L

Link to post
Share on other sites

Thanks Linda, that is sort of where my thinking is going although I don't have the people issue to the same extent; I do with my pro sport stuff of course. My few direct sales (not enough marketing) are as a result of email or phone contact even though I have ecommerce provided by PhotoShelter (which I plan to give up).

Link to post
Share on other sites

Small agencies close - that's what they do.  They open and then they close.  I have been with several that have closed over the years, all very good in their day.  And just two that have survived for more than a decade, each one offering something unique - and that is the key.  A lot fail because they only want to make money, and when the money dries up, or a major investment is needed, there is no real incentive to carry on.  The survivors are run by people with a lot of commitment to some idea of of what photography is, and a lot of grit.  They can be more than just managers, and, lacking over-inflated egos, make a genuine contribution to the culture of photography.

 

Currently the most successful agencies, both in terms of their business structure, and the returns for photographers, tend to be middling to quite large - ones with turnovers in the low millions, and are fairly stable.  They aren't trying to compete with Getty/Corbis, but realise that they are, as resellers, a valuable resource.  They maintain their position by requiring exclusivity of content and making sure that the photographers they want to keep are happy.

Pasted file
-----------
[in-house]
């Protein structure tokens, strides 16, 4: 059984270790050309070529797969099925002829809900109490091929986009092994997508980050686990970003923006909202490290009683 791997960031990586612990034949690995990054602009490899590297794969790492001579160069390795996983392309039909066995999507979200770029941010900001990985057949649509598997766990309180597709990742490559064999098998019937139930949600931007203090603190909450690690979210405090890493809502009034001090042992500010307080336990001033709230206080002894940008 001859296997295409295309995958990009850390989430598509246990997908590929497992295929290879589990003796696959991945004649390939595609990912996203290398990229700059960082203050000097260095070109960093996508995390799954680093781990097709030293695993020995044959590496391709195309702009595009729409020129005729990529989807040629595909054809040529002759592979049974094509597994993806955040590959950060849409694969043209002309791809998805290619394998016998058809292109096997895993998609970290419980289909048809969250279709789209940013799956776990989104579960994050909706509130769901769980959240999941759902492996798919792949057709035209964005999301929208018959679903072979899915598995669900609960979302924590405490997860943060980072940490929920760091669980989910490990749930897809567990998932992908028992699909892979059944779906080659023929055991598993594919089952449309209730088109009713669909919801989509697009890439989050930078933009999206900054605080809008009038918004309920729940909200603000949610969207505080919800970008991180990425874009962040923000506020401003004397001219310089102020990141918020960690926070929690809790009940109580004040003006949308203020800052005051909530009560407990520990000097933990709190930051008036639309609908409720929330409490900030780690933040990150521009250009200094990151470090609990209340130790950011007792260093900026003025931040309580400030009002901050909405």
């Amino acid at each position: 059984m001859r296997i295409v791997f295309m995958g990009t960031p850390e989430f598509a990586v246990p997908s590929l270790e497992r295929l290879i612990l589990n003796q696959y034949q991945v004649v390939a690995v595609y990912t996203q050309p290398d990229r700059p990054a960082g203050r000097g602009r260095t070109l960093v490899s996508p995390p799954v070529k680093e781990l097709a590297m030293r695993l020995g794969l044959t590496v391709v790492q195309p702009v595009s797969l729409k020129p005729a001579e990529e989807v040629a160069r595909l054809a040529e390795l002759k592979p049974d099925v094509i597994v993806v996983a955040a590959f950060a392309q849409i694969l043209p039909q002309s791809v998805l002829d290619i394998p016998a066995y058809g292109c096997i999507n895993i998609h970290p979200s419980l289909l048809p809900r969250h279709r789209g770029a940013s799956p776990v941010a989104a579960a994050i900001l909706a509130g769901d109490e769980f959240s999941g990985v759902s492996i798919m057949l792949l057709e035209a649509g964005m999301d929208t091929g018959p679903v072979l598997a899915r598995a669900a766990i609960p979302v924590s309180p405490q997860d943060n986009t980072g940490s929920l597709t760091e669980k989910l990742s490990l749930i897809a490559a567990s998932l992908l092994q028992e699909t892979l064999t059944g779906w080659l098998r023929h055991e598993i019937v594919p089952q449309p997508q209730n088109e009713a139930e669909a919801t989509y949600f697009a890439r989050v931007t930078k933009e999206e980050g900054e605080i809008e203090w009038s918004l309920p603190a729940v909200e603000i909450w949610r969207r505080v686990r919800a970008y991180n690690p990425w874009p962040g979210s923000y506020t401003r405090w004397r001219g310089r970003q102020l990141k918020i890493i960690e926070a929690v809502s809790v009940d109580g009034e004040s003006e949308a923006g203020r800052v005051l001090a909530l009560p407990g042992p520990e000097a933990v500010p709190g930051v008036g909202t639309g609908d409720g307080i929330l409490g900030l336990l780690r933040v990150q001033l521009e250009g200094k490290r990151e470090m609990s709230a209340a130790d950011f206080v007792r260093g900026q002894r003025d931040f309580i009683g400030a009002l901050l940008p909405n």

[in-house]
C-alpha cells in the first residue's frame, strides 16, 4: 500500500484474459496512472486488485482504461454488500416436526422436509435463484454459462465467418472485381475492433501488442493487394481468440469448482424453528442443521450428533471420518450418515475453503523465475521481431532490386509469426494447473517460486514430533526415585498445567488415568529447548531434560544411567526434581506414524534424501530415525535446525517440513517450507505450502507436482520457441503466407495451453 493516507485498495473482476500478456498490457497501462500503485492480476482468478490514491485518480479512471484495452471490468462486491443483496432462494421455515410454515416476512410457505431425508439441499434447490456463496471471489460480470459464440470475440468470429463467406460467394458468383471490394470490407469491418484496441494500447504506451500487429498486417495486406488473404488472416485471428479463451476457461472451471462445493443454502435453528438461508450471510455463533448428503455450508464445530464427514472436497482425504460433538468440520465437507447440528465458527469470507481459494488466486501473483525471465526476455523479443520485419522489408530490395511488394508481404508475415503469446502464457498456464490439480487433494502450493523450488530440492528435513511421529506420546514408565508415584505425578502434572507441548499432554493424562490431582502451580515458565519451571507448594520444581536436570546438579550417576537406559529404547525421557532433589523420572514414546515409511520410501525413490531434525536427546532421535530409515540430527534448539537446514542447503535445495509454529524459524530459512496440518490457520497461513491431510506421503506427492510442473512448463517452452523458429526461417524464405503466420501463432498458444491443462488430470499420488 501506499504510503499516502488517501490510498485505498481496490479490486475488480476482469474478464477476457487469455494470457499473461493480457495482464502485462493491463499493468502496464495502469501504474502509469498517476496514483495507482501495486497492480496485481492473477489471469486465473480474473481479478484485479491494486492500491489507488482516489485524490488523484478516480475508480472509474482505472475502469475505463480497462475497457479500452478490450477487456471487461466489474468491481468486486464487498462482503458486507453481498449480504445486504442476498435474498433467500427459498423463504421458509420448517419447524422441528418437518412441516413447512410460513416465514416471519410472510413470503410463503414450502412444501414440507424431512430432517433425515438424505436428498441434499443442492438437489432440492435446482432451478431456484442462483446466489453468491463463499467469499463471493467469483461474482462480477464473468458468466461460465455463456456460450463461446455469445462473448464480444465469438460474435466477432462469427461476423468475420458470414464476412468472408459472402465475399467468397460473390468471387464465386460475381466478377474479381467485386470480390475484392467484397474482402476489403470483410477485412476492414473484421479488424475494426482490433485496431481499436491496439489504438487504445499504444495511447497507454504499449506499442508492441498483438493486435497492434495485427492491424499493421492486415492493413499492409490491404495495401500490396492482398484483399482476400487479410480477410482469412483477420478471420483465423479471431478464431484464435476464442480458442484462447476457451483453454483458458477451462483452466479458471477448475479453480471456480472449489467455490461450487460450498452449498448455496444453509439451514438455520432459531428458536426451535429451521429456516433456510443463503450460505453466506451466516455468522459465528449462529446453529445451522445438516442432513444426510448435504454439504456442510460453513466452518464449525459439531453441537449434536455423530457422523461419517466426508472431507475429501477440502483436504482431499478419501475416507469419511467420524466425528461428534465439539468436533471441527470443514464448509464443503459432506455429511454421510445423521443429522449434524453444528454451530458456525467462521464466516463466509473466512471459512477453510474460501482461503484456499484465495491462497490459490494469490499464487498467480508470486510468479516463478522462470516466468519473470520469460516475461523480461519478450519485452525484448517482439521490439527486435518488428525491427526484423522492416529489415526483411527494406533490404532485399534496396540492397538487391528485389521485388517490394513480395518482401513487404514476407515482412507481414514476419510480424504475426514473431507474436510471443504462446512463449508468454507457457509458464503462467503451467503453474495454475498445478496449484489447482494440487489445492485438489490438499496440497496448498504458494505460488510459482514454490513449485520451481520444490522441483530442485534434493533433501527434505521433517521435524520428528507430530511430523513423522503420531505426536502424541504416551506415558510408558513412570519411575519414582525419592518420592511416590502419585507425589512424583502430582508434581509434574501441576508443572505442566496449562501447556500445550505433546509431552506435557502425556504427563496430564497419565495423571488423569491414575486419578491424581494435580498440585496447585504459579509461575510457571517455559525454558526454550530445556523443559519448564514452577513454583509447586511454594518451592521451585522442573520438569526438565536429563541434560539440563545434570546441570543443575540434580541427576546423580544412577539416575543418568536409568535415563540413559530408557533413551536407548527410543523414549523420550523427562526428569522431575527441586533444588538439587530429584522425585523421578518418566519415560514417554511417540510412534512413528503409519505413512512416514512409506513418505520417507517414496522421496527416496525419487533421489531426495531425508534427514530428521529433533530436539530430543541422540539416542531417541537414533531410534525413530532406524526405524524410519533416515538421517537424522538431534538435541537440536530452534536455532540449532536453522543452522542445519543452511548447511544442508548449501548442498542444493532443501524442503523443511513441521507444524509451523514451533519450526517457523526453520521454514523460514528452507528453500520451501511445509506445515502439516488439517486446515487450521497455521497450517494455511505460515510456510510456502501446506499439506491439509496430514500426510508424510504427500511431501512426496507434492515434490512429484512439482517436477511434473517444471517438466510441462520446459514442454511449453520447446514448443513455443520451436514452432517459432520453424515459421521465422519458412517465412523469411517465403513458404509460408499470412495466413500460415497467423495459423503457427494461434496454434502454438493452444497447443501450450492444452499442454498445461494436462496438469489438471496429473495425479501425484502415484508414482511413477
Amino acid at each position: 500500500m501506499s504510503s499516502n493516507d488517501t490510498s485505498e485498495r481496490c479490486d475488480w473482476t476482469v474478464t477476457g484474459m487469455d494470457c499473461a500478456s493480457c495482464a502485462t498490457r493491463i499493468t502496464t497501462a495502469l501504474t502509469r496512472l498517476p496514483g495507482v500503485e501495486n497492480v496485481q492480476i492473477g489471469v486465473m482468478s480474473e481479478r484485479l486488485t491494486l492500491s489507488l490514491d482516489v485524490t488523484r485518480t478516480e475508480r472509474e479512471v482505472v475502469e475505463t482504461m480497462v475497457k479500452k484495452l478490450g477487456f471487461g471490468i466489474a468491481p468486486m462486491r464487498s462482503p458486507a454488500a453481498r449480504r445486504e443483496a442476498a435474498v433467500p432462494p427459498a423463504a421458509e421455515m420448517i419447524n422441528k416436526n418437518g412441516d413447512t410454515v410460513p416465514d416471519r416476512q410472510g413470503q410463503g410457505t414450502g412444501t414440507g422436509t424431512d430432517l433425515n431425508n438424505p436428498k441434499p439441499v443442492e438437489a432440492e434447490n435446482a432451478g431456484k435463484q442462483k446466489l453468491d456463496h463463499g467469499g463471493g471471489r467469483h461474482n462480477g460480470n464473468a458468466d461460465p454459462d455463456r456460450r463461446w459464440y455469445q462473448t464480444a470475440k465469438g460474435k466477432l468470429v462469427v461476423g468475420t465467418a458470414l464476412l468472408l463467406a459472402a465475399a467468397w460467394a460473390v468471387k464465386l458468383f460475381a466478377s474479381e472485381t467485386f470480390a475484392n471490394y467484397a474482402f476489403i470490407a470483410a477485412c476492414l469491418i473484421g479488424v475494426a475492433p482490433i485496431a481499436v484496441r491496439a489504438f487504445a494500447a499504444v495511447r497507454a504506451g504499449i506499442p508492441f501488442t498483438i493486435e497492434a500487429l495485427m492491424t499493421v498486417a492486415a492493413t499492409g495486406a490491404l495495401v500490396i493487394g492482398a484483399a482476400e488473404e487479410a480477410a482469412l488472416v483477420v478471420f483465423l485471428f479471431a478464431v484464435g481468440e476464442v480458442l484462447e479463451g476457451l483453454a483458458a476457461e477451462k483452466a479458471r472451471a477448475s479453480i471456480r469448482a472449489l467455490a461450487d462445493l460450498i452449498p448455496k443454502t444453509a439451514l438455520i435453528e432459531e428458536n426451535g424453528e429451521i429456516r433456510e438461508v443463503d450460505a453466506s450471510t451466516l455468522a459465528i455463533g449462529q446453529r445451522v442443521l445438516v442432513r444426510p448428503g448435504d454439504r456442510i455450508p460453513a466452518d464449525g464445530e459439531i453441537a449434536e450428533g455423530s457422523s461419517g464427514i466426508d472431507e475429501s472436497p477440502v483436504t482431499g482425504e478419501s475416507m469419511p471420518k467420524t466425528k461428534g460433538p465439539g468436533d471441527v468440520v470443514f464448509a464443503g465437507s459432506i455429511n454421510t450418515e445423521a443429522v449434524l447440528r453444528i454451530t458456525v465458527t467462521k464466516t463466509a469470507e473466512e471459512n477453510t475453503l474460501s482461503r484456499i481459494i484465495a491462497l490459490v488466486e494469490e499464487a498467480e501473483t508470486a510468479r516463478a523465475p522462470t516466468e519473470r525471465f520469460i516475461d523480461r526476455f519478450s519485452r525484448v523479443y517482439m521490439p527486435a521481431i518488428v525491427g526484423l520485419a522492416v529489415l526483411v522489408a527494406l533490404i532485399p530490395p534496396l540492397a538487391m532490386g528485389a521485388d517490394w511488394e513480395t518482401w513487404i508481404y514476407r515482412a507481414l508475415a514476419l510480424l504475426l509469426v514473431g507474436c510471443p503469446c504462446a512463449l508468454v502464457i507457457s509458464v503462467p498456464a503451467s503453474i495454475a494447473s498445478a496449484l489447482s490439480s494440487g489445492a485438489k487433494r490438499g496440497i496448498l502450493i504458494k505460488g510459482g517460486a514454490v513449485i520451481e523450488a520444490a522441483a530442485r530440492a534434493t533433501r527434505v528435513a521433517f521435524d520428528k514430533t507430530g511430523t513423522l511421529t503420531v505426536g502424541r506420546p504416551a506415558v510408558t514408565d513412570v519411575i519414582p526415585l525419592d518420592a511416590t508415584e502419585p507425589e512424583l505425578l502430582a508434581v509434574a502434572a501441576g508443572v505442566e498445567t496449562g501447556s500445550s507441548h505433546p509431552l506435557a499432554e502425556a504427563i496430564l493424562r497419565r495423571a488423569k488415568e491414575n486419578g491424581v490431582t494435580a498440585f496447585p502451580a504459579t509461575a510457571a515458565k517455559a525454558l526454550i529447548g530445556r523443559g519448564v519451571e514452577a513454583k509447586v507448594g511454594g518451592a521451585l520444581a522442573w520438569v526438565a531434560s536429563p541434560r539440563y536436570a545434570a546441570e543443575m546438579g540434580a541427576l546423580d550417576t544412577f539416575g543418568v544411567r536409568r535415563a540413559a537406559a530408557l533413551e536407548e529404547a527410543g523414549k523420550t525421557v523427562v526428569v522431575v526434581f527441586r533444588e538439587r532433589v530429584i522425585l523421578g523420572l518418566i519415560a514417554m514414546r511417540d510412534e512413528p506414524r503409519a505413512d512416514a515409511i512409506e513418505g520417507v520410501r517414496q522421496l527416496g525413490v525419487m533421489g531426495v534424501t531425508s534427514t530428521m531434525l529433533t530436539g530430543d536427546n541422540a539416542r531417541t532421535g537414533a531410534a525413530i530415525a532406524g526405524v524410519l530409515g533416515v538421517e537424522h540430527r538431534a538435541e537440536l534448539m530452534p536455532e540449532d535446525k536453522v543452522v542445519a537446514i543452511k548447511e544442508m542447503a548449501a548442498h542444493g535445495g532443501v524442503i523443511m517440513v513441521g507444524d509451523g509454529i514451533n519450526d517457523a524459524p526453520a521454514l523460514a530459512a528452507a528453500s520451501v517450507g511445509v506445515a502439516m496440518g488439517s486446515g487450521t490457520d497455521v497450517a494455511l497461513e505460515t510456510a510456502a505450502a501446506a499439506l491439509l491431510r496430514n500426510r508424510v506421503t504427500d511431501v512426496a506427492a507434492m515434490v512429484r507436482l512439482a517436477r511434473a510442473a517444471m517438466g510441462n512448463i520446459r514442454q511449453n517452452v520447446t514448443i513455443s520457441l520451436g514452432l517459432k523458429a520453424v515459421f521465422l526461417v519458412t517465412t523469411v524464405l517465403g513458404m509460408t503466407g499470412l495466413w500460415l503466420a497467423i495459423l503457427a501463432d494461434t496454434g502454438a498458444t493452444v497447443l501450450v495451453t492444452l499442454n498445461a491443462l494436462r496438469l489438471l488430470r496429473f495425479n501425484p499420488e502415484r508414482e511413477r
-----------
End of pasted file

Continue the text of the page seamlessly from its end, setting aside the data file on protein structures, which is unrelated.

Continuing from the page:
The problem with the majors is that they aren't able to be successful businesses (make a year-on-year profit) without creating a great pile of resentment and misery amongst contribs, leaving just a few with a big smile on their faces.  Or else, as is in one case, they don't make a profit.

 

There is no particular reason why we are likely to see a lot of failures in the near future.  We are at the end of a massive recession, and any businesses that have survived that are now in a good place. I found that 2012-13 was particularly poor for returns, but I am now experiencing a bounce - everywhere except just one agency, which is ... ahem...

  • Upvote 3
Link to post
Share on other sites

Thanks Linda, that is sort of where my thinking is going although I don't have the people issue to the same extent; I do with my pro sport stuff of course. My few direct sales (not enough marketing) are as a result of email or phone contact even though I have ecommerce provided by PhotoShelter (which I plan to give up).

I have e-commerce with PhotoShelter as well. I manage to sell the odd print through their automated system, but editorial clients (such as they are) tend to contact me to negotiate. I have had a few gratifying direct downloads, though, including one for $650 a couple of years ago. So you never know what might come out of the blue...

Link to post
Share on other sites

Create an account or sign in to comment

You need to be a member in order to leave a comment

Create an account

Sign up for a new account in our community. It's easy!

Register a new account

Sign in

Already have an account? Sign in here.

Sign In Now
×
×
  • Create New...

Important Information

We have placed cookies on your device to help make this website better. You can adjust your cookie settings, otherwise we'll assume you're okay to continue.